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A.Word.A.Daywith Anu Garg
1. Full of pithy expressions.
2. Full of pompous moralizing.
From Latin sententia (opinion), from sentire (to feel or to have an opinion). Some other words derived from the same root are: sense, sentence, sentiment, sentinel, assent, consent, dissent, and resent. Earliest documented use: 1440.
“Sizzlingly smart and agreeably sententious, Mr. Garland’s film transcends some all-too-human imperfections with gorgeous images, astute writing, and memorably strong performances.”
Joe Morgenstern; Stylish ‘Machina’ Artfully Programmed for Pleasure; The Wall Street Journal (New York); Apr 10, 2015.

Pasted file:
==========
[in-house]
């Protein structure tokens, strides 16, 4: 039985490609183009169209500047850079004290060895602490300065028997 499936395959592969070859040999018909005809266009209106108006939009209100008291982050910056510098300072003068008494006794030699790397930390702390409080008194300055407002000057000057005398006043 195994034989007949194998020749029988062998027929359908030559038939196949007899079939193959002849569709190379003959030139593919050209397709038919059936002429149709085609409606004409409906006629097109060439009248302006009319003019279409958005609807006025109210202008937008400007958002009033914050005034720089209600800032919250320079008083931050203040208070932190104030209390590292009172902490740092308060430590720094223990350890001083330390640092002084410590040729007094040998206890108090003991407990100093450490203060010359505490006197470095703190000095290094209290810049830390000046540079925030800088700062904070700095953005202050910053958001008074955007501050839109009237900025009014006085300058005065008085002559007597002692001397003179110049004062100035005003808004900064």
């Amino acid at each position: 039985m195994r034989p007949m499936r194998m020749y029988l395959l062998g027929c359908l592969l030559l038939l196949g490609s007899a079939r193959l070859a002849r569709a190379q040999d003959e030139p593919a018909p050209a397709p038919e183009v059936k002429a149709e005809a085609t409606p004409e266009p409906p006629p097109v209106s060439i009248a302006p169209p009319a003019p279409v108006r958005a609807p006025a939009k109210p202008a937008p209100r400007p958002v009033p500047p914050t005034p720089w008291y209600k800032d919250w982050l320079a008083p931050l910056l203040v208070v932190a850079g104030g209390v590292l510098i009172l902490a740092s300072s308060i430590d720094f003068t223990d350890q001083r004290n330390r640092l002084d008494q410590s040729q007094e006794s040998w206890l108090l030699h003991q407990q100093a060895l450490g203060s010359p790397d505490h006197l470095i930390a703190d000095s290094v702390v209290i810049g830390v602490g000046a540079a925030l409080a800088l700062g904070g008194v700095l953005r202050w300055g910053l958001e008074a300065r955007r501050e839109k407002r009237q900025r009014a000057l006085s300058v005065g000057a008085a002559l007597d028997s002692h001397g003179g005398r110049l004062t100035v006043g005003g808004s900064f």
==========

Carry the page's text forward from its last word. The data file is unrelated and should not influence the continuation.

“In [Walden’s] first chapter, ‘Economy’, Thoreau lays out a program of abstinence so thoroughgoing as to make the Dalai Lama look like a Kardashian. (That chapter must be one of the highest barriers to entry in the Western canon: dry, sententious, condescending, more than eighty pages long.)”
Kathryn Schulz; Pond Scum; The New Yorker; Oct 19, 2015.
See more usage examples of sententious in Vocabulary.com’s dictionary.
A THOUGHT FOR TODAY:People share a common nature but are trained in gender roles. -Lillie Devereux Blake, novelist, essayist, and reformer (12 Aug 1833-1913)
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